Monday, March 11, 2013

DePuy to pay $8.3M in first hip implant trial.

NBC Nightly News (3/8, story 10, 0:30, Williams, 7.86M) reported, "A jury in Los Angeles today awarded $8.3 million to a man who accused a subsidiary of Johnson & Johnson of knowingly marketing a faulty hip implant that was later recalled. It was the first of an avalanche of lawsuits."

        On the front page of its Business Day section, the New York Times (3/9, B1, Meier, Subscription Publication, 1.68M) reported, "A jury in Los Angeles on Friday ordered Johnson & Johnson to pay more than $8.3 million in damages to a Montana man in the first of more than 10,000 lawsuits pending against the medical products maker in connection" with its Articular Surface Replacement artificial hip. However, the 12 jurists "declined to issue punitive damages, saying the company's DePuy orthopedics unit, which made and marketed the all-metal device, did not act with fraud or malice."

        The Los Angeles Times (3/9, Terhune, 692K) added that during "the five-week trial, Loren Kransky, a 65-year-old former prison guard in Montana, testified that he suffered metal poisoning and other health problems from the company's ASR XL hip implant he received in 2007." The Los Angeles jury had "six days of deliberations in this closely watched case," before ordering the J&J unit "to pay $338,136 for Kransky's medical expenses and $8 million for his pain and suffering" on Friday.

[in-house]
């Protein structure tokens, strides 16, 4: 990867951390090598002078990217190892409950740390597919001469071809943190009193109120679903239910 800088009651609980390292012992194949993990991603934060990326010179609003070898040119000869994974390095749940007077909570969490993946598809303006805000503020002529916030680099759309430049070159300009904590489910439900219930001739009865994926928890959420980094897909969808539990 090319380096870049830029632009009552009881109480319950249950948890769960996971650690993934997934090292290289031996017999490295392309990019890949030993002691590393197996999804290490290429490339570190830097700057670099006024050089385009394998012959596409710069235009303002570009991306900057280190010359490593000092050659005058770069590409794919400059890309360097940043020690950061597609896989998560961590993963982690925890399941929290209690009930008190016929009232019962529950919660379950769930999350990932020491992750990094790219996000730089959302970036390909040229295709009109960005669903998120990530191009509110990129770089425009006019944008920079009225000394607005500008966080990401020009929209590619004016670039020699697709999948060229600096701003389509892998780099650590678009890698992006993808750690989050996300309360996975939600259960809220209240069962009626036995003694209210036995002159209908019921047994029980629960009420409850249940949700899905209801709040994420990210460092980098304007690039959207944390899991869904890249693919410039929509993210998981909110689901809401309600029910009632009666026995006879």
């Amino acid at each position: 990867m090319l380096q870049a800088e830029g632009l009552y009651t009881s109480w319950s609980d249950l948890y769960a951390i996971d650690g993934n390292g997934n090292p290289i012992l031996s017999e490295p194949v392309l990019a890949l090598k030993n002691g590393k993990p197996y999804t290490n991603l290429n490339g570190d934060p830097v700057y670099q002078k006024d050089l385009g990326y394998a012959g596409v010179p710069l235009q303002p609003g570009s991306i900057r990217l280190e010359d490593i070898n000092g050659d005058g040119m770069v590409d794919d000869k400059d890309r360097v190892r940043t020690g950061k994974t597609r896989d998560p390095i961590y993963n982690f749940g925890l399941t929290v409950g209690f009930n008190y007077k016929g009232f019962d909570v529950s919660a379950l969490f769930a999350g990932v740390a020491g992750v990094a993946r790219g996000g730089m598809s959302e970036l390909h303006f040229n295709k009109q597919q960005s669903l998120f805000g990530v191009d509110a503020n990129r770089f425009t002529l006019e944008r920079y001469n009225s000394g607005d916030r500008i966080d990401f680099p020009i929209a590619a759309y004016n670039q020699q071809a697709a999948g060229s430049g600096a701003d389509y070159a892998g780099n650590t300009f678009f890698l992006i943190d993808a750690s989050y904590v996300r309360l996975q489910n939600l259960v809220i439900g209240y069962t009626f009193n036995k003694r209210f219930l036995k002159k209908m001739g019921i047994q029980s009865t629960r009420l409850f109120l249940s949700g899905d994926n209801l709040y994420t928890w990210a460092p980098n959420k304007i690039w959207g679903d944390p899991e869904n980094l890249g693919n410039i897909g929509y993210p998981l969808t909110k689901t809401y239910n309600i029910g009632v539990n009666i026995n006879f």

The Wall Street Journal (3/9, B4, Loftus, Subscription Publication, 2.29M) noted that in a statement issued after Friday's ruling, DePuy spokesperson Lorie Gawreluk said the company maintains that the ASR XL hip implants were not designed defectively and it is planing to appeal the decision, based on the results of post-trial motions.

        However, Bloomberg News (3/9, Possley, Voreacos, Pettersson), quoted juror David Vega as saying after the verdict, "I wanted punitive damages," citing "evidence that DePuy took too long to correct problems found with the device." Bloomberg News also pointed out that the J&J unit "recalled 93,000 of the implants in August 2010, when it said 12 percent failed within five years." Meanwhile, analysts are projecting that overall, the 10,750 lawsuits over the device "could cost J&J billions of dollars to resolve."

        The National Law Journal (3/11, Bronstad) reports, "The jury found that the ASR XL hip implant was defectively designed and awarded $8,338,000 in compensatory damages. But the jury rejected Kransky's bid for punitive damages, which had been estimated at as much as $179 million, and his claim that Warsaw, Ind.-based DePuy, a subsidiary of Johnson & Johnson in New Brunswick, N.J., failed to adequately warn of the risks associated with its product. 'This is the first of many days of reckoning for DePuy and Johnson & Johnson,' said Brian Panish of Panish, Shea & Boyle in Los Angeles, who represents Kransky. 'We will not rest until they are held fully accountable for the thousands of patients they harmed.'"
        The AP, Reuters (3/9, Beasley) and Dow Jones Newswires (3/9, Loftus) also covered the verdict

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